Fatou Bensouda: From dictator's legal adviser to ICC chief prosecutor

Analysis: The woman who used to advise an authoritarian president in her native Gambia is now set to launch a probe into alleged Israeli war crimes against the Palestinians; in the past, however, she has been considered an Israel ally
Tamar Sebok, Daniel Bettini |
The Chief Prosecutor of the International Criminal Court Fatou Bensouda announced on Friday she is ready to investigate whether Israel was committing war crimes in the Palestinian Territories.
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  • Although the Gambia native has had a long and distinguished career, many don't know some interesting details about her fruitful past. For instance, she served as a legal adviser for one of the most ruthless dictators in the world.
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    ICC Chief Prosecutor Fatou Bensouda
    ICC Chief Prosecutor Fatou Bensouda
    ICC Chief Prosecutor Fatou Bensouda
    (Photo: AFP)
    More importantly, Bensouda was once considered to be a firm ally of the State of Israel. In 2010 she faced immense pressure to investigate Israel following the Gaza flotilla raid that left nine foreign activists killed on one of the ships and 10 IDF soldiers wounded.
    She again fought off extreme pressure to investigate Israel back in 2014, following the Gaza war known as Operation Protective Edge.
    Gambia's justice minister
    Fifty-eight-year-old Bensouda was born in the African country of Gambia and in 1987 was appointed as state counsel and deputy director of public prosecutions by former Gambian Prime Minister Dawda Jawara.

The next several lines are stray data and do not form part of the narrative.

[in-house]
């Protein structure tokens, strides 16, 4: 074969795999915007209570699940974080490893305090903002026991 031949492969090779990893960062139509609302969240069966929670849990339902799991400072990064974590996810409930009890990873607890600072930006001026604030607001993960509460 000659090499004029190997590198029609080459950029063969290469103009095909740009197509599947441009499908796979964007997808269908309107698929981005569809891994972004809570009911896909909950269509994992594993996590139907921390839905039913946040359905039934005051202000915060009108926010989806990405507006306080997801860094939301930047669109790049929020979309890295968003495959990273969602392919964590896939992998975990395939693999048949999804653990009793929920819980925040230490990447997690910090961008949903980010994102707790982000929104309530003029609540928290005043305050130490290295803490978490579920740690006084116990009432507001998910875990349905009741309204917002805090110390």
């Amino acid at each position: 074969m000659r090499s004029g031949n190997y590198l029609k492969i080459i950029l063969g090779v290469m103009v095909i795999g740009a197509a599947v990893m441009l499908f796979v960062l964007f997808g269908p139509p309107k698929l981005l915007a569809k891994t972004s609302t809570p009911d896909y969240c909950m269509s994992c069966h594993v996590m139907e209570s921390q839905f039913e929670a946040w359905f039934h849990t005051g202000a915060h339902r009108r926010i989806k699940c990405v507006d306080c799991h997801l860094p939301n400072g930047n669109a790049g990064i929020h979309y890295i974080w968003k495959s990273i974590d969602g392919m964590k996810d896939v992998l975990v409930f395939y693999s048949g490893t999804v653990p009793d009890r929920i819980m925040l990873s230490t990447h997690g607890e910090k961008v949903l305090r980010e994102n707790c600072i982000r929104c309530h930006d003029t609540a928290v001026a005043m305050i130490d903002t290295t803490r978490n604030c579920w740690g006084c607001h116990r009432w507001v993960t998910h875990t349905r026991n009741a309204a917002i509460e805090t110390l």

In 1994, a military coup drove Jawara into exile and a military junior officer Yayah Jammeh took control of the country. The new leader was living a lavish and decadent lifestyle, crushing opposition, suppressing the country's LGBT community, and effectively eliminating women's rights.
    Jammeh, nevertheless, chose Bensouda as his solicitor general and legal adviser in 1994, a position which she held for two years. In August 1998 she became Gambia's justice minister, before being dismissed in March 2000.
    Her time under Jammeh's rule has earned Bensouda a fair share of criticism, with many accusing her of turning a blind eye to the atrocities committed by the Gambian dictator.
    Additionally, there are those who claim that Bensouda's work under Jammeh should not have allowed her to be considered for such a prestigious position in the Hague.
    On the other hand, Bensouda is continuously praised by many around the world, including human rights groups, as an adamant justice seeker, who works tirelessly to preserve the rights of people even when faced with a dictatorship.
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